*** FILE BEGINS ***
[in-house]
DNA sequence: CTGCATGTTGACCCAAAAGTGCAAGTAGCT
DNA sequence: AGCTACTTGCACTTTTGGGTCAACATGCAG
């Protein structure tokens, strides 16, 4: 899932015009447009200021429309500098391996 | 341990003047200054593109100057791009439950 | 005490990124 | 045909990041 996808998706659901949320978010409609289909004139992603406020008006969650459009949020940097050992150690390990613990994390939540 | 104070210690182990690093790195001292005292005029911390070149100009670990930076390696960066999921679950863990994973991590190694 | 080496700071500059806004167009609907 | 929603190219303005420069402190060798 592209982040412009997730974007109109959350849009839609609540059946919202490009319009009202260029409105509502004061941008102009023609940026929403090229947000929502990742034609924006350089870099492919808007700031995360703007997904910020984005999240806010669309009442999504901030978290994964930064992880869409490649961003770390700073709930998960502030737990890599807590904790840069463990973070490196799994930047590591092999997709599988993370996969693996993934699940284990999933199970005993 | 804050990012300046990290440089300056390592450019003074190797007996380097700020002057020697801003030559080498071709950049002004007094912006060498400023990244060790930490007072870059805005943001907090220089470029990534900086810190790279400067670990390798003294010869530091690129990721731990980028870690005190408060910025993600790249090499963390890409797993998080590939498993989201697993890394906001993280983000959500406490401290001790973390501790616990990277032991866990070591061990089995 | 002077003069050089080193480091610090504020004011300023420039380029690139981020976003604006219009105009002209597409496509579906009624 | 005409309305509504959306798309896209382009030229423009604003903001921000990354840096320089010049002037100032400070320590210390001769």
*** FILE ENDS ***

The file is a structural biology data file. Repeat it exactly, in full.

[in-house]
DNA sequence: CTGCATGTTGACCCAAAAGTGCAAGTAGCT
DNA sequence: AGCTACTTGCACTTTTGGGTCAACATGCAG
């Protein structure tokens, strides 16, 4: 899932015009447009200021429309500098391996 | 341990003047200054593109100057791009439950 | 005490990124 | 045909990041 996808998706659901949320978010409609289909004139992603406020008006969650459009949020940097050992150690390990613990994390939540 | 104070210690182990690093790195001292005292005029911390070149100009670990930076390696960066999921679950863990994973991590190694 | 080496700071500059806004167009609907 | 929603190219303005420069402190060798 592209982040412009997730974007109109959350849009839609609540059946919202490009319009009202260029409105509502004061941008102009023609940026929403090229947000929502990742034609924006350089870099492919808007700031995360703007997904910020984005999240806010669309009442999504901030978290994964930064992880869409490649961003770390700073709930998960502030737990890599807590904790840069463990973070490196799994930047590591092999997709599988993370996969693996993934699940284990999933199970005993 | 804050990012300046990290440089300056390592450019003074190797007996380097700020002057020697801003030559080498071709950049002004007094912006060498400023990244060790930490007072870059805005943001907090220089470029990534900086810190790279400067670990390798003294010869530091690129990721731990980028870690005190408060910025993600790249090499963390890409797993998080590939498993989201697993890394906001993280983000959500406490401290001790973390501790616990990277032991866990070591061990089995 | 002077003069050089080193480091610090504020004011300023420039380029690139981020976003604006219009105009002209597409496509579906009624 | 005409309305509504959306798309896209382009030229423009604003903001921000990354840096320089010049002037100032400070320590210390001769």